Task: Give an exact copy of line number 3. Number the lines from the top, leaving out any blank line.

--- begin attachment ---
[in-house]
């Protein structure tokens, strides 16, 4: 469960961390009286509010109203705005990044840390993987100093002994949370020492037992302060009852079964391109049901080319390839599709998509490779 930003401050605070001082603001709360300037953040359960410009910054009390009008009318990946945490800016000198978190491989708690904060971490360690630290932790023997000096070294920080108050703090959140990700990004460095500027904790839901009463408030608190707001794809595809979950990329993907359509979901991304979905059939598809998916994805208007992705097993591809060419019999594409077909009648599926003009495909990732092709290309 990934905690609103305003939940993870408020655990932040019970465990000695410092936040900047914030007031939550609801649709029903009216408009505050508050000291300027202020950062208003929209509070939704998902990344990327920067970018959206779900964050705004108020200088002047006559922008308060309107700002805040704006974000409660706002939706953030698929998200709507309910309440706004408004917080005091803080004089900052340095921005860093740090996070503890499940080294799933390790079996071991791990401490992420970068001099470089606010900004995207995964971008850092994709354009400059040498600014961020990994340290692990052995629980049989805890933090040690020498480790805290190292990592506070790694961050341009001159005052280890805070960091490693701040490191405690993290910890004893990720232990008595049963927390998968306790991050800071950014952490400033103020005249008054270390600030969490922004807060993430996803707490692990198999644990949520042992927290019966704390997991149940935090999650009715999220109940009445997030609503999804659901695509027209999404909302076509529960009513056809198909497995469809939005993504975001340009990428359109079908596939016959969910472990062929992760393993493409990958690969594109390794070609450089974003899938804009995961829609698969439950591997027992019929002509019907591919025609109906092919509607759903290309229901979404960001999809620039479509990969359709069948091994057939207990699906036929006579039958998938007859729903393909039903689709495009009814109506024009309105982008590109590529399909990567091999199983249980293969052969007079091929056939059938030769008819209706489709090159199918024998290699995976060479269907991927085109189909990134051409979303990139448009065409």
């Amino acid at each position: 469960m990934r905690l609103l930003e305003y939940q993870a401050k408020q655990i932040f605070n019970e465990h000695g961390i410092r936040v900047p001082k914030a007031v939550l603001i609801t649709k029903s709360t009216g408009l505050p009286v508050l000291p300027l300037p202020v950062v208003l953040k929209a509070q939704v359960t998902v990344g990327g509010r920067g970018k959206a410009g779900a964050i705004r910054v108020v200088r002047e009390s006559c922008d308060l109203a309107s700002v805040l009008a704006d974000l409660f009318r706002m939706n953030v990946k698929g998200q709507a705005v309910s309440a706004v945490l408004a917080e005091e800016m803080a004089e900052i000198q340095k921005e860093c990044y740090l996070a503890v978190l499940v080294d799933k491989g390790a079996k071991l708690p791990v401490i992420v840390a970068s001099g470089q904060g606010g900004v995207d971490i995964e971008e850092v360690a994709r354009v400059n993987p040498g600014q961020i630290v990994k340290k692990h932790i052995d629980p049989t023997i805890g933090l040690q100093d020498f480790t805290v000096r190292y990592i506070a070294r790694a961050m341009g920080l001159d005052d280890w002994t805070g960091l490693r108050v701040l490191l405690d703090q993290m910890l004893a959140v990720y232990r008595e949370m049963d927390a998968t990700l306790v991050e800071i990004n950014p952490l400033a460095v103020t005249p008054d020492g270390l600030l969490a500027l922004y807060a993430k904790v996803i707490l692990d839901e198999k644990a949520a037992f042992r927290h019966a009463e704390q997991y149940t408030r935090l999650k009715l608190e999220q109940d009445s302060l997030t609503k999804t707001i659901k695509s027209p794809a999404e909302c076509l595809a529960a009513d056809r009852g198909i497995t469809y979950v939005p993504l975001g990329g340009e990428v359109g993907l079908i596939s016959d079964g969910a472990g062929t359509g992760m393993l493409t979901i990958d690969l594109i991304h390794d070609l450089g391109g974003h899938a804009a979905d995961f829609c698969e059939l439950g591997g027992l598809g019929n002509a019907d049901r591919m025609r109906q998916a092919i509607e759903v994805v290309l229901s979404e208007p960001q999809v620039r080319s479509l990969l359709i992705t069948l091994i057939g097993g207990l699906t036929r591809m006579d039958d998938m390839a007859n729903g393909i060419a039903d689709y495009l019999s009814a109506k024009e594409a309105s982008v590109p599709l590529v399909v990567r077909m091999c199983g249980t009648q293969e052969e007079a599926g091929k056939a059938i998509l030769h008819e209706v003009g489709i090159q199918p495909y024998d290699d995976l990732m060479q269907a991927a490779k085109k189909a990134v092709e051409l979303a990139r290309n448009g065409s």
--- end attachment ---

């Amino acid at each position: 469960m990934r905690l609103l930003e305003y939940q993870a401050k408020q655990i932040f605070n019970e465990h000695g961390i410092r936040v900047p001082k914030a007031v939550l603001i609801t649709k029903s709360t009216g408009l505050p009286v508050l000291p300027l300037p202020v950062v208003l953040k929209a509070q939704v359960t998902v990344g990327g509010r920067g970018k959206a410009g779900a964050i705004r910054v108020v200088r002047e009390s006559c922008d308060l109203a309107s700002v805040l009008a704006d974000l409660f009318r706002m939706n953030v990946k698929g998200q709507a705005v309910s309440a706004v945490l408004a917080e005091e800016m803080a004089e900052i000198q340095k921005e860093c990044y740090l996070a503890v978190l499940v080294d799933k491989g390790a079996k071991l708690p791990v401490i992420v840390a970068s001099g470089q904060g606010g900004v995207d971490i995964e971008e850092v360690a994709r354009v400059n993987p040498g600014q961020i630290v990994k340290k692990h932790i052995d629980p049989t023997i805890g933090l040690q100093d020498f480790t805290v000096r190292y990592i506070a070294r790694a961050m341009g920080l001159d005052d280890w002994t805070g960091l490693r108050v701040l490191l405690d703090q993290m910890l004893a959140v990720y232990r008595e949370m049963d927390a998968t990700l306790v991050e800071i990004n950014p952490l400033a460095v103020t005249p008054d020492g270390l600030l969490a500027l922004y807060a993430k904790v996803i707490l692990d839901e198999k644990a949520a037992f042992r927290h019966a009463e704390q997991y149940t408030r935090l999650k009715l608190e999220q109940d009445s302060l997030t609503k999804t707001i659901k695509s027209p794809a999404e909302c076509l595809a529960a009513d056809r009852g198909i497995t469809y979950v939005p993504l975001g990329g340009e990428v359109g993907l079908i596939s016959d079964g969910a472990g062929t359509g992760m393993l493409t979901i990958d690969l594109i991304h390794d070609l450089g391109g974003h899938a804009a979905d995961f829609c698969e059939l439950g591997g027992l598809g019929n002509a019907d049901r591919m025609r109906q998916a092919i509607e759903v994805v290309l229901s979404e208007p960001q999809v620039r080319s479509l990969l359709i992705t069948l091994i057939g097993g207990l699906t036929r591809m006579d039958d998938m390839a007859n729903g393909i060419a039903d689709y495009l019999s009814a109506k024009e594409a309105s982008v590109p599709l590529v399909v990567r077909m091999c199983g249980t009648q293969e052969e007079a599926g091929k056939a059938i998509l030769h008819e209706v003009g489709i090159q199918p495909y024998d290699d995976l990732m060479q269907a991927a490779k085109k189909a990134v092709e051409l979303a990139r290309n448009g065409s």